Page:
Is it ridiculous to post a review based on one sandwich? Ask the Louvre marketing department if they are comfortable using a pic of Mona Lisa as a representation of the caliber of art work displayed there. And not to quibble, ( which of course means I am about to go quibble-bonkers on you)’ I’ve had three of their sandwiches and one of their sides and they are exemplary if not of exalted Park status).
Will I try other sandwiches from MCB? Yes, eventually. I am very curious about their much lauded green bean, bacon and egg sandwich – and I hear their breakfast burrito with green chilies and scrambled egg knocks it out of the ballpark, too. Even the front desk guy who knows my husband lol too well has not so-gently recommended it might be time to branch out, try dating new sandwiches for a while.
But allow Park and I have to but a few more times together. And for God’s sake, out of the sharing zone. As Yoda might say, Alone, we must be.
Soup in the fridge is like money in your checking account – it’s readily available for immediate personal expenditures, can be moved with ease to savings (your freezer), or held short term for barter. Need to thank someone for something they did for you – perhaps they picked up your kid, shared their expertise, or dropped off something yummy unexpectedly. Give them soup. I doubt not one person will turn you down — you not only showed your gratitude but you also helped them solve a problem of their own, aka what to eat and soup’s versatility allows them to make their own decisions (spend?save?share?). Money, baby….
Know that feeling when you sit down for Mexican food – be it a taco from a hole-in-the-wall, a bowl from Porque No? or a burrito from Chipotle and you take that first bite of the chip… don’t you feel just a frisson of excitement in the moment as you lead it to your craw? Will it be wonderful? All crunch, minimum grease, pure corn? Will it be a starring player or an afterthought best relegated to the prop closet? I find there are few certainties in life and even fewer in the tortilla world, and even a place I have come to count on for killing it one day with the chips drops the ball the next time. Alas.
And then here’s the thing about a store-bought tortilla chips – if fresh, they run from decent to slightly above average, corny-ness arm-wrestling grease in a war to see which flavor wins. Salt anoints the result. Seemingly, most tortilla chips are purchased to be a Sherpa for their traditional journeymen – the brawny guacamole and the oft-sloppy salsas. With such weighty and strongly seasoned toppings to transport, their approval ratings are too often based on how well they fulfilled their role. How else to explain the big boys of the snack world morphing the tortilla chip into uniform strips, huggable boats, diminutive cups, and saucer like rounds? With such deep pockets, I am sure the multi-national snack scions have done sufficient research that has ultimately told them – AMERICANS WANT THE BEST DIP DELIVERY SYSTEM OUT THERE.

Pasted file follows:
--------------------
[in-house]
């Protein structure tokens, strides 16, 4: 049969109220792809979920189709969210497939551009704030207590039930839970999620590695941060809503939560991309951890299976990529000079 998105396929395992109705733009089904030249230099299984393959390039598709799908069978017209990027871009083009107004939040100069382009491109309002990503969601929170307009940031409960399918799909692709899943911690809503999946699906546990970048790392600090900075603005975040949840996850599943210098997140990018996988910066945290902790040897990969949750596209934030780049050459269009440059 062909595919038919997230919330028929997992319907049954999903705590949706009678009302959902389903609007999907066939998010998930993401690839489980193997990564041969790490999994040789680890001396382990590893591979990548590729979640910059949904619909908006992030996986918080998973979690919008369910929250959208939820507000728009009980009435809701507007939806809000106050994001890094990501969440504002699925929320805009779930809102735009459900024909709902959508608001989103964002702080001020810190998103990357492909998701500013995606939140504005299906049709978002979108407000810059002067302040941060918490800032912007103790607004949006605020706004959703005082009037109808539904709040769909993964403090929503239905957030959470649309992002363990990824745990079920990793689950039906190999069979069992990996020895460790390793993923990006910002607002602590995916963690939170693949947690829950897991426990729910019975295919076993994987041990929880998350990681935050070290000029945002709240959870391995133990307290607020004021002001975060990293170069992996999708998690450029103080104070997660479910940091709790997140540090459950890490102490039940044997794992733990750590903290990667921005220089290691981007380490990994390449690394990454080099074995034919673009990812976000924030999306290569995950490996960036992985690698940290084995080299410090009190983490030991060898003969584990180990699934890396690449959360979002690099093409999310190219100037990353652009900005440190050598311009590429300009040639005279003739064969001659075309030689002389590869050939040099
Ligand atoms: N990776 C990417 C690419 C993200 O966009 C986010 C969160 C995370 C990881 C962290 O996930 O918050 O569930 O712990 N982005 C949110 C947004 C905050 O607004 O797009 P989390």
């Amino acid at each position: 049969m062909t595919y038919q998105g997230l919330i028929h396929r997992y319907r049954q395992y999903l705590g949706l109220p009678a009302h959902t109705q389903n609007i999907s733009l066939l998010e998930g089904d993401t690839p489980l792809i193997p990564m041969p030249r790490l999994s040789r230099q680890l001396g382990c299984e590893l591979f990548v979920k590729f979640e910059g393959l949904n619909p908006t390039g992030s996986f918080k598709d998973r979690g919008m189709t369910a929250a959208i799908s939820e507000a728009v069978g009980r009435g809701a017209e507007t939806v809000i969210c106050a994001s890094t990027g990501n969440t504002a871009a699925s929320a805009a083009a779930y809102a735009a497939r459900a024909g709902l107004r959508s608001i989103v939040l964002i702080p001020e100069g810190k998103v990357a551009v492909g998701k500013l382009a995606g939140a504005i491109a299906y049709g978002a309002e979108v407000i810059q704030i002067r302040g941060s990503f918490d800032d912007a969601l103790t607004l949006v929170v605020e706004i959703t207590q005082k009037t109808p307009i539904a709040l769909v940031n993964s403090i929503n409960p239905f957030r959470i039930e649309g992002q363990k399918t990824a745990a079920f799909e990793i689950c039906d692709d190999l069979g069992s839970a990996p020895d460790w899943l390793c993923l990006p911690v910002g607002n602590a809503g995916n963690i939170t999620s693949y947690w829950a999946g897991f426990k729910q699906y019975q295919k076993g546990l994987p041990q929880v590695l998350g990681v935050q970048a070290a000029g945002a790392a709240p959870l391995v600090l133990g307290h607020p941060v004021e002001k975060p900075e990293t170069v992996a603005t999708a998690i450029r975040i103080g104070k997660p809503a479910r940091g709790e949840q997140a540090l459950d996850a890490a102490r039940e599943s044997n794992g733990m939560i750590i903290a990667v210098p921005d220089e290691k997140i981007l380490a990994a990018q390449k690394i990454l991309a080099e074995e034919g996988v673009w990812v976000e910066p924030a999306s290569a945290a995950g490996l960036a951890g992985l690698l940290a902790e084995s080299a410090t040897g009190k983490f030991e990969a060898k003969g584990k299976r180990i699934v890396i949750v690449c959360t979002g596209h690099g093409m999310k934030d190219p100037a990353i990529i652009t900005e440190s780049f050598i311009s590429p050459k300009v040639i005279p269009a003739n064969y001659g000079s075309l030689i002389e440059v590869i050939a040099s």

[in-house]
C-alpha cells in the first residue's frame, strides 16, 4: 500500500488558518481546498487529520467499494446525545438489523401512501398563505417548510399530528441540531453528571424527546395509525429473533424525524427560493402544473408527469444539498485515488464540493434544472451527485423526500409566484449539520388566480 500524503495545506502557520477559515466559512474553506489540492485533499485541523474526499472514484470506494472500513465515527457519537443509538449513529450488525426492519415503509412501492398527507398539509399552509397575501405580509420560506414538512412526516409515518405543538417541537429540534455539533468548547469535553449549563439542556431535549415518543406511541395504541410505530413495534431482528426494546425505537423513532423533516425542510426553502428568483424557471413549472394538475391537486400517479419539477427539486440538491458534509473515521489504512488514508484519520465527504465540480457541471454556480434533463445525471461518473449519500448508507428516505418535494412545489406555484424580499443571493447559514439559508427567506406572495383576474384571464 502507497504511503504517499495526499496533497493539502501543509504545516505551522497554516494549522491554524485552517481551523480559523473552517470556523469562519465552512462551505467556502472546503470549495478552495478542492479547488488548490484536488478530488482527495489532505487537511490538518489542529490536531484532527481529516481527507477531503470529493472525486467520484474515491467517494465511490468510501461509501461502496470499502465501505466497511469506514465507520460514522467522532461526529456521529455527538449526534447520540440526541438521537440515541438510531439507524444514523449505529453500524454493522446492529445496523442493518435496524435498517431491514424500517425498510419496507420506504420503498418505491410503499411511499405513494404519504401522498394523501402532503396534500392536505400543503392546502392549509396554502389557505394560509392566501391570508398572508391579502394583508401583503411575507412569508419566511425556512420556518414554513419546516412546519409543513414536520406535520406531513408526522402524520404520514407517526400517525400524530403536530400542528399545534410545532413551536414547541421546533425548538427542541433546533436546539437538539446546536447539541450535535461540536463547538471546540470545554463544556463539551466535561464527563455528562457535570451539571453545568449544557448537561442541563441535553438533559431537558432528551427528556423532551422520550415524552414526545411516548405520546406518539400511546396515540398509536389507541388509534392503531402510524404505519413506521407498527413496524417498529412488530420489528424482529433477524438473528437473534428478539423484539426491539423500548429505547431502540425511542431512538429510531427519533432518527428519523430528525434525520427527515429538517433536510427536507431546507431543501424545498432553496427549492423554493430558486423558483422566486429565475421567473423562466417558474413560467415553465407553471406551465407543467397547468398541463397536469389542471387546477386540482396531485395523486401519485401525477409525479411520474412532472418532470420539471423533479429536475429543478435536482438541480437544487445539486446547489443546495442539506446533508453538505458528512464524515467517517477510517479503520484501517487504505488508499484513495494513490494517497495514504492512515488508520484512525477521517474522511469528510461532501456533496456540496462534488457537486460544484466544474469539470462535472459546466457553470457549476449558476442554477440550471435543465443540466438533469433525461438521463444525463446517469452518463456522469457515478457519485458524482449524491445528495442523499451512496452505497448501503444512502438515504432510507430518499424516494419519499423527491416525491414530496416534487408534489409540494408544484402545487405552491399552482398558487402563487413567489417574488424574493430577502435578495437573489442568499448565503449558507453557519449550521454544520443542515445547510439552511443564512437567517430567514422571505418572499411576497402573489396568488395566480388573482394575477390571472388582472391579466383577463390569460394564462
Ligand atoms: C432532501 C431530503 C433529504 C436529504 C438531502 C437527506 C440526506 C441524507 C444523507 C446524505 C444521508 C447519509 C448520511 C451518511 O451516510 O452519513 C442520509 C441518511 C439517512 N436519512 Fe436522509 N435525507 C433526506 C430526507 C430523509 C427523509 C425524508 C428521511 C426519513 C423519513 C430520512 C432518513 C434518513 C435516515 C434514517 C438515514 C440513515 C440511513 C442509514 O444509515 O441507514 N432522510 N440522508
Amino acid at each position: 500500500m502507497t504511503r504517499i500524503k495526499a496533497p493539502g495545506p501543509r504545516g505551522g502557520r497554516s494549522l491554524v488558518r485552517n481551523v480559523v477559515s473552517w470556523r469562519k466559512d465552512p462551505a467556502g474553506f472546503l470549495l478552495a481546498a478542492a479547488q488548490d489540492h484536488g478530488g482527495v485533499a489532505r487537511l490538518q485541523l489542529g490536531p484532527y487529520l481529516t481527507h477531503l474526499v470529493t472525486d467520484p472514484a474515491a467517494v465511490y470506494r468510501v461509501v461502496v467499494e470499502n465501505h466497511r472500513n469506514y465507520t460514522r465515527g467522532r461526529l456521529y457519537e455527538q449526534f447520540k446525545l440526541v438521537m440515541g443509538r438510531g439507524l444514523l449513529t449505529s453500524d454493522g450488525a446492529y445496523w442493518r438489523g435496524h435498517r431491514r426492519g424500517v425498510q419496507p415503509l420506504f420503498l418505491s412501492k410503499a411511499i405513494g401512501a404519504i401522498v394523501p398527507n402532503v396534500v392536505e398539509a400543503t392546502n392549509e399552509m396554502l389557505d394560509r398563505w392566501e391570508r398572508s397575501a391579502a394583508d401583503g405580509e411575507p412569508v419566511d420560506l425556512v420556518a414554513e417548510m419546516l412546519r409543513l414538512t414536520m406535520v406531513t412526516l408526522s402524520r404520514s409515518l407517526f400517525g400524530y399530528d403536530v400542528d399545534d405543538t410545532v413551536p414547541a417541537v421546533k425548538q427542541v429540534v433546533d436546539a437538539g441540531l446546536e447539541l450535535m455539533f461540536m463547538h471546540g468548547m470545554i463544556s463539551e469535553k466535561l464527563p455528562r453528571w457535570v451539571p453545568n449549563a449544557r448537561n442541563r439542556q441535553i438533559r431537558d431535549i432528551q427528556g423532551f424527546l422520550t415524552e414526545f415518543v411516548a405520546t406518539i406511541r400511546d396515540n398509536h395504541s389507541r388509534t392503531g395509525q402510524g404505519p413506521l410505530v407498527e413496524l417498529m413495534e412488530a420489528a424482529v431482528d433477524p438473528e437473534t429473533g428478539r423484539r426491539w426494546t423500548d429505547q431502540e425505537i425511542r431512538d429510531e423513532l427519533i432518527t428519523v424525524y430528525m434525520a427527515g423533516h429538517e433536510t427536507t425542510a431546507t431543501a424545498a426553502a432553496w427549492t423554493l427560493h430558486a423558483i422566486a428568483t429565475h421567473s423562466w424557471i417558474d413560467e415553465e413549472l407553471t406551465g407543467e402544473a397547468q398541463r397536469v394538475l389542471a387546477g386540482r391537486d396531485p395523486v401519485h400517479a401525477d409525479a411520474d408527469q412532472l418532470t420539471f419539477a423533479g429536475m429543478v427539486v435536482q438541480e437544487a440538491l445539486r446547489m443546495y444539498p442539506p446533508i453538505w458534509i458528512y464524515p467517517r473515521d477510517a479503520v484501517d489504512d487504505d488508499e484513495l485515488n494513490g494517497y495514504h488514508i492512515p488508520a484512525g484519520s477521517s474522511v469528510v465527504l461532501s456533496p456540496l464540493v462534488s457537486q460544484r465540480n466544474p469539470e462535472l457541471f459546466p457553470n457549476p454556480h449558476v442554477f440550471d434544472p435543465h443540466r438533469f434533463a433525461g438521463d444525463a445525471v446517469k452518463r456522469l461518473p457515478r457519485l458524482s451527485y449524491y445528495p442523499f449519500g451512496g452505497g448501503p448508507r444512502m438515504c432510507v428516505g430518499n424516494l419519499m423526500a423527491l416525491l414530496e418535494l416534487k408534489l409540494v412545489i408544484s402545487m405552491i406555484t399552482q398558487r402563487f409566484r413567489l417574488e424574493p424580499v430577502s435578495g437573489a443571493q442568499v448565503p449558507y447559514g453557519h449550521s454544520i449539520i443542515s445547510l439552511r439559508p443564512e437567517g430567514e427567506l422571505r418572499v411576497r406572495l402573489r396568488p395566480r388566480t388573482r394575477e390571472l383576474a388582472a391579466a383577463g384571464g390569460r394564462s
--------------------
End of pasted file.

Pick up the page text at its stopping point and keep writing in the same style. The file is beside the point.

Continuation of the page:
(Now I love my salty snacks more than the next girl, but for purity of the tortilla chip discussion, here I will not address the further adulteration of the tortilla chip that involves additional flavorings agents or powders).
Enter Juanita’s Chips. Made in Hood River (a cartoon-length drive away for out-of-state readers), these humble chips have cracked the code of crunch, and each bite is a revelation. Ingredients: “STONEGROUND CORN MASA FLOUR, TRACE OF LIME, VEGETABLE OIL (CANOLA OIL OR SOYBEAN OIL), SALT AND WATER.” Dare I say “and pixie dust”?
Open a bag and you will see what I mean. Breathe in deeply. Let the waft of corn aromas envelope you, look at the glistening beads of salt. Pick one up – they aren’t perfectly formed, all the better, and look at the little blisters on the chip which tells you somebody’s frying smart – and quickly (just a guess from my own experience). Prepare for the snap of the chip – don’t be surprised if parts and shatter upon first bite. Ride the mellow corn ride as you chew and savor the last snap of saline goodness and that tiniest bit of lime, barely discernable but sufficient to cut through the richness of the chip and leave you wanting more and more and more. Screw the guacamole – I could eat half a jumbo bag without stopping. And here’s the thing – tightly closed, this bag (if it survives initial plundering), continues to hold its charms for days on end.
Juanita, how do you do it? Have you made a pact with the devil to deliver such a binge-inducing product? Don’t you know once opened I am powerless to resist you? Do you know that I had to lie to my kids the other day because they caught me sneaking a handful at 7 a.m. and asked incredulously what I was doing—and all I could do was offer a pathetic “I’m testing them for freshness for your lunch snack reply”. Really, 8 chips are necessary for freshness test?
Oh, Juanita, whatever you do. Keep ‘em rolling – I can always buy bigger jeans.